spaceraccoon.dev

infosec

Introduction: Red Alert!

Last month, the Centre for Strategic Infocomm Technologies (CSIT) invited local cybersecurity enthusiasts to tackle the InfoSecurity Challenge (TISC). The Challenge was organized in a capture-the-flag format, with 6 cybersecurity and programming challenges of increasing difficulty unlocked one after another.

On New Year’s Eve, hackers from the PALINDROME group launched a ransomware attack on a major finance company and encrypted some of its critical data servers. Your mission is to complete a series of tasks to recover as much data as possible to prevent the company from having to give in to PALINDROME's demand. The tasks will increase in difficulty as you go along so be prepared to put up the fight of your life.

With this exciting introduction, I tackled a series of difficult problems that encompassed reverse engineering, binary exploitation, and cryptography. This took me far out of my comfort zone of application security, but since I wanted to build my skills in those areas, it was a welcome challenge.

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It's Node's World – We Just Live In It

For better or worse, Node.js has rocketed up the developer popularity charts. Thanks to frameworks like React, React Native, and Electron, developers can easily build clients for mobile and native platforms. These clients are delivered in what are essentially thin wrappers around a single JavaScript file.

As with any modern convenience, there are tradeoffs. On the security side of things, moving routing and templating logic to the client side makes it easier for attackers to discover unused API endpoints, unobfuscated secrets, and more. Check out Webpack Exploder, a tool I wrote that decompiles Webpacked React applications into their original source code.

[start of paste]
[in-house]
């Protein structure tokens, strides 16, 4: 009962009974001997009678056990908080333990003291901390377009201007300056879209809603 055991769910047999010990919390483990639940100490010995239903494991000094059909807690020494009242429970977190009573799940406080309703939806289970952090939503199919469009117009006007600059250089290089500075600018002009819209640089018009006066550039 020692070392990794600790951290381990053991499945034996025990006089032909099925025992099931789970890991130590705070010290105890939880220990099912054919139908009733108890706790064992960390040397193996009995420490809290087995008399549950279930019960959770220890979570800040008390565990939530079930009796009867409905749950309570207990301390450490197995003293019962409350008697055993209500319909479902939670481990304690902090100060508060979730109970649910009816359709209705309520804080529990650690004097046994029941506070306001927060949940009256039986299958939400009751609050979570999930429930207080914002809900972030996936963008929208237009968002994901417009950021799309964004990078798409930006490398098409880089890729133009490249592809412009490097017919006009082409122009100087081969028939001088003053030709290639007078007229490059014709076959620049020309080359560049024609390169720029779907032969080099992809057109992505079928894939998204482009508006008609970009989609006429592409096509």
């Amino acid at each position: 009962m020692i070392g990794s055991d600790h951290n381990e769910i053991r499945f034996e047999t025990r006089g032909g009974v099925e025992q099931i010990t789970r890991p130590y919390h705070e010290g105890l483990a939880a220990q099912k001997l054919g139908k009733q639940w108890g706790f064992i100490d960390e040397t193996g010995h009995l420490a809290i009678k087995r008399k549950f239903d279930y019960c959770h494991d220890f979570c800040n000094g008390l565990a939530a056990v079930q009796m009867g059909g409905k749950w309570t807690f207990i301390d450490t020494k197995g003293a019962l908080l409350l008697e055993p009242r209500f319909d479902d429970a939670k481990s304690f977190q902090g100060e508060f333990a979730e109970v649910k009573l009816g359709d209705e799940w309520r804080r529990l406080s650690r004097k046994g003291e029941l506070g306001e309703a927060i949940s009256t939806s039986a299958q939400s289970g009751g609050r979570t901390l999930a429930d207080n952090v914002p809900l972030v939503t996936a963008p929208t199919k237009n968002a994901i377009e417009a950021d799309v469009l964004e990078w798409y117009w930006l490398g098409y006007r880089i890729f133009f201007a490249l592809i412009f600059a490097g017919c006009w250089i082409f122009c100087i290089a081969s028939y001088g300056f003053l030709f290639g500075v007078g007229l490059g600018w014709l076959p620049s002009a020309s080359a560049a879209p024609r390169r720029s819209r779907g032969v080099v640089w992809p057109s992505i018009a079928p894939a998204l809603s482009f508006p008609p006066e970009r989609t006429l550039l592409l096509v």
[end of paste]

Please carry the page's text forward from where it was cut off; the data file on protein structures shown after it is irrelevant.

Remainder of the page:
For native desktop applications, Electron applications are even easier to decompile and debug. Instead of wading through Ghidra/Radare2/Ida and heaps of assembly code, attackers can use Electron's built-in Chromium DevTools. Meanwhile, Electron's documentation recommends packaging applications into asar archives, a tar-like format that can be unpacked with a simple one-liner.

With the source code, attackers can search for client-side vulnerabilities and escalate them to code execution. No funky buffer overflows needed – Electron's nodeIntegration setting puts applications one XSS away from popping calc.

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This article was originally posted on my company's Medium blog. If you'd like to support me, give a clap and follow my Medium profile!

Introduction

GraphQL is a modern query language for Application Programming Interfaces (APIs). Supported by Facebook and the GraphQL Foundation, GraphQL grew quickly and has entered the early majority phase of the technology adoption cycle, with major industry players like Shopify, GitHub and Amazon coming on board.

Innovation Adoption Lifecycle

As with the rise of any new technology, using GraphQL came with growing pains, especially for developers who were implementing GraphQL for the first time. While GraphQL promised greater flexibility and power over traditional REST APIs, GraphQL could potentially increase the attack surface for access control vulnerabilities. Developers should look out for these issues when implementing GraphQL APIs and rely on secure defaults in production. At the same time, security researchers should pay attention to these weak spots when testing GraphQL APIs for vulnerabilities.

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